Lawton recently sat down with AL Editor Jennifer Patterson Lorenzetti to discuss the increasing influence of fundraising in higher education.
Academic Leader Current Issue: October 2017
The work of the executive assistant to the dean is an extension of the work of the dean in service to the students, faculty, and institution. The executive assistant controls access to the dean, manages resources, and coordinates cyclical processes and routine projects under the deanís responsibility. Deans need support and protection to maximize their impact, and the right executive assistant is key. This article seeks to assist deans (VPs, provosts, etc.) in their roles as staff supervisors: articulating job descriptions, assessing applicants, communicating expectations, and conducting performance reviews, all contributing to a culture of effectiveness.
There are many habits that make for administrative success. In my experience, administrators who exhibit most or all the traits discussed here, along with a strong work ethic, energy, an even temperament, and enthusiasm, are likely to be considered successful in their roles. Some will be more ambitious and will move to higher-level positions over time while others will be content to remain the best chairs or deans possible. Both career paths are quite acceptable. However, this piece is written with the former in mind, as some of the characteristics address those on an upward career trajectory.
This summer, both the Gallup news organization and the Pew Research Center conducted research about attitudes toward higher education. Not surprisingly, both surveys found that respondents who identify as Republican have a greater distrust of higher education than do those who identify as Democrat. Because it is important both for the diversity of the academic climate and the overall financial health of institutions to attract students from families across the political spectrum, colleges and universities must act now to prevent a significant portion of the population from turning its back on higher education.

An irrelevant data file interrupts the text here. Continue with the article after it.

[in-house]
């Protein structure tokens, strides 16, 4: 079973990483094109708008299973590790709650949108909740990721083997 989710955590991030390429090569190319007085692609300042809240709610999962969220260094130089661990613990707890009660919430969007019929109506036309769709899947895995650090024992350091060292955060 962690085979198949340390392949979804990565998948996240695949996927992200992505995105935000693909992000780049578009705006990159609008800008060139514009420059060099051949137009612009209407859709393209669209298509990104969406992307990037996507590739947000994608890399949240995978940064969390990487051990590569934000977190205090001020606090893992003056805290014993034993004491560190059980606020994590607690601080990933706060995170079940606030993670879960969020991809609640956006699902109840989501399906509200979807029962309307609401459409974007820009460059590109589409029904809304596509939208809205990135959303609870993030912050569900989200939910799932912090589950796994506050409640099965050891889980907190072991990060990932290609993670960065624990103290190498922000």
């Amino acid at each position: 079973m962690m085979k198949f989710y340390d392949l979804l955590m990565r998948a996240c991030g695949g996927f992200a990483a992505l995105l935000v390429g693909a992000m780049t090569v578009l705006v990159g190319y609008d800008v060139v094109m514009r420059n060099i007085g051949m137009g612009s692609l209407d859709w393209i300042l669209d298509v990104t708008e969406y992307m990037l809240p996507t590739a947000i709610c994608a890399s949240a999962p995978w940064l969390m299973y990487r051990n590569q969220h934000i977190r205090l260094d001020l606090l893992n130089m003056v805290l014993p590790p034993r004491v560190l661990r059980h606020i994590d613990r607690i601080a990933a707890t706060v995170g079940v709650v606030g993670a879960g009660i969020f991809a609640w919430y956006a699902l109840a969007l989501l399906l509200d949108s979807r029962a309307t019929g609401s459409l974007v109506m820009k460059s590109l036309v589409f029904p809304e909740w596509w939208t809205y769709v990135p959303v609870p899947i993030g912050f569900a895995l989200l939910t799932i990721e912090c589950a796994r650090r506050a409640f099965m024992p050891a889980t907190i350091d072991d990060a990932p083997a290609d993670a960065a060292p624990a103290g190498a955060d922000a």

Research suggests that 80 percent of decisions made in institutions of higher education in the United States are made at the department level. Of the approximately 80,000 department chairs, a full 20 percent leave their positions each year. The number one reason chairs list for leaving their chairpersonship is because of noncollegial, uncivil faculty members. In an ongoing 11-year study of more than 2,100 chairs that I and my colleague Richard Riccardi have conducted, managing conflict has consistently been the second or third most important skill/competency that chairs have said they needed to be an effective chair.